What is the difference between 'endemic' and 'indigenous' species?

by B. N. Sullivan

Saddle Wrasse (Thalassoma duperrey)When I write about the creatures we have come to know, I nearly always identify both their common name, and their scientific name, and of course I tell our readers where the creatures live. In some instances, I may also mention that a creature is 'endemic' to a certain place.

A reader recently asked, "Does endemic mean the same thing as indigenous?"

The answer is, "Not exactly." Let me explain.

When we say that a species is indigenous to a place, we mean simply that it occurs there naturally. It is a native. But a species can be indigenous to a number of places at once.

In contrast, if we say a species is endemic to a place, we mean that it occurs naturally only in that place. It is a native to an exclusive or limited area. It is not widely distributed, and won't be found naturally anywhere else.

Most species inhabit specific areas of the world, but not the whole world. When people think about animals on land, they intuitively know this. They know, for instance, that giraffes exist naturally only in Africa, and that the polar bears live naturally only in the Arctic. They would not expect to see a giraffe wandering around wild near Hudson Bay, nor would they expect to see a polar bear in Kenya. Yet there are many animals that are much more widely distributed than giraffes or polar bears. Think of squirrels -- or rats!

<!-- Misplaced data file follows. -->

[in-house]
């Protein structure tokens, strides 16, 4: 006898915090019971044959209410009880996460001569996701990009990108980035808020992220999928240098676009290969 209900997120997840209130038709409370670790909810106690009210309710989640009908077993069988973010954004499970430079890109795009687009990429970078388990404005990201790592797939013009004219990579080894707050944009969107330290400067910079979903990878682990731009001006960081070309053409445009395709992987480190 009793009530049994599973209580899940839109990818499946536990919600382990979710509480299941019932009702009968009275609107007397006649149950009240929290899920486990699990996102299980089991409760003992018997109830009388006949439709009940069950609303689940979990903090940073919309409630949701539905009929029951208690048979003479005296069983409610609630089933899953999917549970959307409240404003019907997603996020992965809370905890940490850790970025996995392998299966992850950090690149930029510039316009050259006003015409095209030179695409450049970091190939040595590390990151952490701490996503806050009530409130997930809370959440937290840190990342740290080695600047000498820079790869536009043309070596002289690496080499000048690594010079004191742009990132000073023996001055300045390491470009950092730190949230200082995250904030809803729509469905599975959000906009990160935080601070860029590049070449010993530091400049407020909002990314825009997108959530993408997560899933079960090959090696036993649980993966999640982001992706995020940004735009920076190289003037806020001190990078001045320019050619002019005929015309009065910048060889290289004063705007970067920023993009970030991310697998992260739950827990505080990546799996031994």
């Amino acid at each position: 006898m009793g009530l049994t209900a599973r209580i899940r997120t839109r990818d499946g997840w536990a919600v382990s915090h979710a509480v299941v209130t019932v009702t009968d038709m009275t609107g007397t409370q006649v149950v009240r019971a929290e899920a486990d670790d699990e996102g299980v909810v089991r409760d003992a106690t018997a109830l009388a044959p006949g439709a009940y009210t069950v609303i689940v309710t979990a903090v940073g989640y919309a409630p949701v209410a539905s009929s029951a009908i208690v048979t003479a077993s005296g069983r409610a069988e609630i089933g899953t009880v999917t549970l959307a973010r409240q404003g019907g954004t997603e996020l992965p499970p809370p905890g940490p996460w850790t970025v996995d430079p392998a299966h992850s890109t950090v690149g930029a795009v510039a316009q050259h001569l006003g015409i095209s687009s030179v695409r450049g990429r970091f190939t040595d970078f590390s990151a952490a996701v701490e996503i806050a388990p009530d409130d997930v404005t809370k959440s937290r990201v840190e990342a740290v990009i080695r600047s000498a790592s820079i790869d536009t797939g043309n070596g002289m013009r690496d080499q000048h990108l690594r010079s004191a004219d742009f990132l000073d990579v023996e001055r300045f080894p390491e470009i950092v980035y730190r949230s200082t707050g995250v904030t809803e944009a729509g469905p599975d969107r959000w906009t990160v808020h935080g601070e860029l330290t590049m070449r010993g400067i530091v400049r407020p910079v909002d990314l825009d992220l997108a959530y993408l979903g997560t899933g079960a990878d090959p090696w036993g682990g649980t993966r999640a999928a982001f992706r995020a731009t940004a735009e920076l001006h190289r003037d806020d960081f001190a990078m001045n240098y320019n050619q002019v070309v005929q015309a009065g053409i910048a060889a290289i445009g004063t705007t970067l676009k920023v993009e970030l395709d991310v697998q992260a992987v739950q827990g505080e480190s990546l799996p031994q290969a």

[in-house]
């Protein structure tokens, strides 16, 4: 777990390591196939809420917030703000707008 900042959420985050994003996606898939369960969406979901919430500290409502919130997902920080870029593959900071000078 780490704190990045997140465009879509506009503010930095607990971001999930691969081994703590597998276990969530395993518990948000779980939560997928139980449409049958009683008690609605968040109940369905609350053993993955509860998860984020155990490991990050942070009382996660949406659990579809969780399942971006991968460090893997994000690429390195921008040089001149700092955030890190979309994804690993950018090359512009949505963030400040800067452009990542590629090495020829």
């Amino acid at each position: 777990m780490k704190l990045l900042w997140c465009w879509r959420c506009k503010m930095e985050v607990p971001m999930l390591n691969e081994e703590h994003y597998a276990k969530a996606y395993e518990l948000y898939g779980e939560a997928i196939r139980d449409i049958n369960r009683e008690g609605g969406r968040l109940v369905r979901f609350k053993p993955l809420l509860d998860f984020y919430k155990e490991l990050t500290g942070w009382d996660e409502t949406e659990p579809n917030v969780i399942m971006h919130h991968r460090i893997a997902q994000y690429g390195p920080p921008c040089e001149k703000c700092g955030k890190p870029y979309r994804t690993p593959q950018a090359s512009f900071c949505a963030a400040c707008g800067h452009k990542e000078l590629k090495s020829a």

Moorish Idols (Zanclus cornutus)In the sea, it is the same. Some marine animals (and plants) occur naturally only in the Caribbean, or the Mediterranean, or Hawaii, for example. Other species are found in a wider range of places.

Here in Hawaii, we have a high percentage of endemic species, compared to other places in the world. This is true both on land and in the ocean. Because the island chain is so geographically isolated -- separated from other land masses in every direction by thousands of miles of open ocean -- there has been less opportunity for species from elsewhere to wander here spontaneously and establish themselves. Likewise, it has been difficult for many species that have evolved here in Hawaii to make their way to other areas of the world.

The photos on this page show examples of fish species that are found in Hawaiian waters. The first photo on this page shows a fish called the Saddle Wrasse (Thalassoma duperrey) being serviced by a smaller fish called the Hawaiian Cleaner Wrasse (Labroides phthirophagus). Both of these species are endemic to Hawaii. They occur naturally nowhere else in the world. Each has 'cousins' of the same genus in other regions. Some of those cousins look quite similar, but they are not anatomically identical. I took the photo at Puako, Hawaii.

The second photo shows a small squadron of Moorish Idols (Zanclus cornutus). These fish are indigenous to Hawaii -- they occur here naturally -- but they are not endemic. They also occur naturally elsewhere in what is known as the Indo-Pacific region and the tropical eastern Pacific. Indeed, we have seen them and photographed them in quite a number of places. These four were photographed at Honaunau, Hawaii.